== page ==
2 Miami Dolphins
The Dolphins made headlines during the off-season when they traded for Minnesota QB Daunte Culpepper. The only concern is if he'll be ready to open the season after rehabbing a knee injury. "We're not going to rush him," promises coach Nick Saban, who turned the 9-7 Dolphins around in his first season. For insurance, Miami also traded for Detroit Lion bust QB Joey Harrington. WR Chris Chambers had a breakout year—82 receptions, 1,118 yards and 11 touchdowns—and should prosper even more with Culpepper's strong arm, while RB Ronnie Brown, who rushed for 907 yards as a rookie, will carry the load with RB Ricky Williams playing out his suspension in Canada. The big question is whether Culpepper can play 16 games.

3 Buffalo Bills
Does anybody know what's going on in Buffalo outside of cold winters? Owner Ralph Wilson, an American Football League original, cleaned out his front office by firing president and general manager Tom Donohue and hiring Dick Jauron as head coach, but the Bills are a far cry from the Jim Kelly teams that reached four straight Super Bowls from 1990 to 1993. Wilson has brought back the venerable Marv Levy, the coach of those teams, as the general manager and vice president of football operations to help get more players like RB Willis McGahee (1,247 yards). An unsettled quarterback situation with J. P. Losman, Kelly Holcomb and Craig Nall is a concern, as is an aging defense, which was ranked in the top five two seasons ago but tumbled to 29th last year. Where is Bruce Smith when you need him?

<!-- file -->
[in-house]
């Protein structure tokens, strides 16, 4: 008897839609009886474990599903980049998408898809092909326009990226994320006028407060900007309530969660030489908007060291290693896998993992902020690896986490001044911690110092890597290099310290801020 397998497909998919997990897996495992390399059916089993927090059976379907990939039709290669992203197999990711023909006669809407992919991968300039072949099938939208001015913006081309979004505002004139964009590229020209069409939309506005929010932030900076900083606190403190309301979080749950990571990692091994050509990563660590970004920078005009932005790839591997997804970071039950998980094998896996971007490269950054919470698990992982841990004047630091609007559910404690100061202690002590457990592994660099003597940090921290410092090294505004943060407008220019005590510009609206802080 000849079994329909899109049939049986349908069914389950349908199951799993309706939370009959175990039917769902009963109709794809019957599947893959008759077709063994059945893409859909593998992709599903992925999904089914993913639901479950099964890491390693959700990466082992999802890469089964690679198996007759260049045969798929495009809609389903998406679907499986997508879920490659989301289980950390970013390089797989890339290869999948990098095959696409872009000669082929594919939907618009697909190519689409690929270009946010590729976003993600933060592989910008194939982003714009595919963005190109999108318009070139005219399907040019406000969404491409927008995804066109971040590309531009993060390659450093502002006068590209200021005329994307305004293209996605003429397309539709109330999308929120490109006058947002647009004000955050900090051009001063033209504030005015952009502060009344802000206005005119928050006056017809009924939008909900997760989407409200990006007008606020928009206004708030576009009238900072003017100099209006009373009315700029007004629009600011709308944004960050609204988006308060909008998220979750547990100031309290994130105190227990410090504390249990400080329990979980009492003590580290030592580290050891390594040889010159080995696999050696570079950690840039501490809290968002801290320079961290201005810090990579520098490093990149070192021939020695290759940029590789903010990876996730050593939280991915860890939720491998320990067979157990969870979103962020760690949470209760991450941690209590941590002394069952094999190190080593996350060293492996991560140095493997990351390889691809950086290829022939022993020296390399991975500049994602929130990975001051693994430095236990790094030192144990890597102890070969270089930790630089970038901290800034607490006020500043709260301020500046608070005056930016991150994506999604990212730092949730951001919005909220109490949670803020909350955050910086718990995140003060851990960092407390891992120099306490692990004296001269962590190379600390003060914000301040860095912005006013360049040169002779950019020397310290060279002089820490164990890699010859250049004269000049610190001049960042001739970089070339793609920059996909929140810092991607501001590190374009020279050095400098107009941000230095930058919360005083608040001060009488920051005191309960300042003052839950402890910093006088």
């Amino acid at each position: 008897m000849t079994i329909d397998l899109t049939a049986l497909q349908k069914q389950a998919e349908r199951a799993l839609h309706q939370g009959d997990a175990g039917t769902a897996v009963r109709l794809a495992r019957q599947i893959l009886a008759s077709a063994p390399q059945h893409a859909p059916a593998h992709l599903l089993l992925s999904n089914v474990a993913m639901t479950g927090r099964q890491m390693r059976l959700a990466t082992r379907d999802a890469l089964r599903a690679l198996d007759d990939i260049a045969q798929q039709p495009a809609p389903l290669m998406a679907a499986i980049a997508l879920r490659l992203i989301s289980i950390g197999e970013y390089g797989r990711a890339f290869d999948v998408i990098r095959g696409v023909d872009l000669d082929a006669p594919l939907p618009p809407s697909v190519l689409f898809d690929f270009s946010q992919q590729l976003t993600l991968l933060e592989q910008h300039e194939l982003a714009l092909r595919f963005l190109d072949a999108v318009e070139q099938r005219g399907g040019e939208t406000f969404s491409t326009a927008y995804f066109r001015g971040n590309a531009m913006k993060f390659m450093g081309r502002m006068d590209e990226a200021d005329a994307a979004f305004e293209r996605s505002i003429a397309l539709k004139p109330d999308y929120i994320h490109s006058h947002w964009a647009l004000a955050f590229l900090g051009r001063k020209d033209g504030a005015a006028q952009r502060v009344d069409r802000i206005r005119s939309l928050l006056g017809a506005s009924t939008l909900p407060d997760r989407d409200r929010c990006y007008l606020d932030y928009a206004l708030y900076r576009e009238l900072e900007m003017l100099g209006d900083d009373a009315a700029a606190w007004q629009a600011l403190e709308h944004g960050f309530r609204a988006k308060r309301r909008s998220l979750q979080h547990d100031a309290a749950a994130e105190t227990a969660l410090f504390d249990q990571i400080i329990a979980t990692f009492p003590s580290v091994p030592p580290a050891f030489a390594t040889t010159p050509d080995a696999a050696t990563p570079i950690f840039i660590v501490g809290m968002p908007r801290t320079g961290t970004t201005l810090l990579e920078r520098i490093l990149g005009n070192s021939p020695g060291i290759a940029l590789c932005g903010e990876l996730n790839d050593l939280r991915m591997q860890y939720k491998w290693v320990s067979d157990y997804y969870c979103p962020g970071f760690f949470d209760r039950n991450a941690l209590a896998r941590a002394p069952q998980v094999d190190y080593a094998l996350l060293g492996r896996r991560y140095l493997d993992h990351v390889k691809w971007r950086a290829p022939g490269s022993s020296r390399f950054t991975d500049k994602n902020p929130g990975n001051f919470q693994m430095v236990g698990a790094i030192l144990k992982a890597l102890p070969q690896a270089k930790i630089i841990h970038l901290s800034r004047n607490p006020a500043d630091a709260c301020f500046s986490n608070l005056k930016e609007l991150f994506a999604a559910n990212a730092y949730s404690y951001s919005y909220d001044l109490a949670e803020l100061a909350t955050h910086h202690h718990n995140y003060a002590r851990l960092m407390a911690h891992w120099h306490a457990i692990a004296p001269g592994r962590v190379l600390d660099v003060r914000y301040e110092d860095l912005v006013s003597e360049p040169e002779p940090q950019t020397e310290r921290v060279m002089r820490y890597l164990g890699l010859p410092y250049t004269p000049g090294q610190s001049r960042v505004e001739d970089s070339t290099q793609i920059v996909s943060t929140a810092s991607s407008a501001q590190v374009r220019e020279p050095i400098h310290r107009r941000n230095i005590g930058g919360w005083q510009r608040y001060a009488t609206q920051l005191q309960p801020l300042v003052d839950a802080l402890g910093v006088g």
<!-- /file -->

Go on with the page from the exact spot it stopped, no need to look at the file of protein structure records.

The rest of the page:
4 New York Jets
The woebegone Jets have a new head coach after being jilted by Herm Edwards who defected to Kansas City. Eric Mangini, the youngest head coach in the league at 35, and first-year GM Mike Tannenbaum have their work cut out for them. The Jets had seven draft picks in the first four rounds, but did not draft a playmaker and passed on Matt Leinart despite a murky QB situation that hinges on Chad Pennington's twice-repaired shoulder. The Jets did land the best offensive lineman with No. 1 pick D'Brickashaw Ferguson (6-6, 313 pounds and a 7-foot, 3-inch wingspan), who will start at left tackle. Yet the Jets need another speedy receiver and a running back to help 33-year-old Curtis Martin and, with John Abraham gone to Atlanta, a pass rusher to help rising star LB Jonathan Vilma.


1 Pittsburgh Steelers